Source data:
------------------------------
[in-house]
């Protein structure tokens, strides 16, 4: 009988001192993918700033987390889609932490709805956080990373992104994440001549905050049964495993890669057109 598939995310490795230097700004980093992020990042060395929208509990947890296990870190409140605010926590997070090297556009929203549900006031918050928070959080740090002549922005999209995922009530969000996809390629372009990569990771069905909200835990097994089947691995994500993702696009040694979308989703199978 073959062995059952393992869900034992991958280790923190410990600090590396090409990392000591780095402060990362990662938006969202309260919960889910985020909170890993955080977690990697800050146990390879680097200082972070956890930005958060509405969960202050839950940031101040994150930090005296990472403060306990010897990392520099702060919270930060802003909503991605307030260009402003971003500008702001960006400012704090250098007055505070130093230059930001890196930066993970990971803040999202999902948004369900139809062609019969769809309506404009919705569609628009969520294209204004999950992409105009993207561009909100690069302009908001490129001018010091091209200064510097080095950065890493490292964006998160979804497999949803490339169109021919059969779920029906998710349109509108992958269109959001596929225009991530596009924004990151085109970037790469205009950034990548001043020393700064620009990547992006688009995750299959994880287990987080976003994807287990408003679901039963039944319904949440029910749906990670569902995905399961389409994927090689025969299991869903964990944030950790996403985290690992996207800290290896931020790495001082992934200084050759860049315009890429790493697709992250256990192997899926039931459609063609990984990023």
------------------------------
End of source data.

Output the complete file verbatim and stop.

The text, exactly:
[in-house]
């Protein structure tokens, strides 16, 4: 009988001192993918700033987390889609932490709805956080990373992104994440001549905050049964495993890669057109 598939995310490795230097700004980093992020990042060395929208509990947890296990870190409140605010926590997070090297556009929203549900006031918050928070959080740090002549922005999209995922009530969000996809390629372009990569990771069905909200835990097994089947691995994500993702696009040694979308989703199978 073959062995059952393992869900034992991958280790923190410990600090590396090409990392000591780095402060990362990662938006969202309260919960889910985020909170890993955080977690990697800050146990390879680097200082972070956890930005958060509405969960202050839950940031101040994150930090005296990472403060306990010897990392520099702060919270930060802003909503991605307030260009402003971003500008702001960006400012704090250098007055505070130093230059930001890196930066993970990971803040999202999902948004369900139809062609019969769809309506404009919705569609628009969520294209204004999950992409105009993207561009909100690069302009908001490129001018010091091209200064510097080095950065890493490292964006998160979804497999949803490339169109021919059969779920029906998710349109509108992958269109959001596929225009991530596009924004990151085109970037790469205009950034990548001043020393700064620009990547992006688009995750299959994880287990987080976003994807287990408003679901039963039944319904949440029910749906990670569902995905399961389409994927090689025969299991869903964990944030950790996403985290690992996207800290290896931020790495001082992934200084050759860049315009890429790493697709992250256990192997899926039931459609063609990984990023």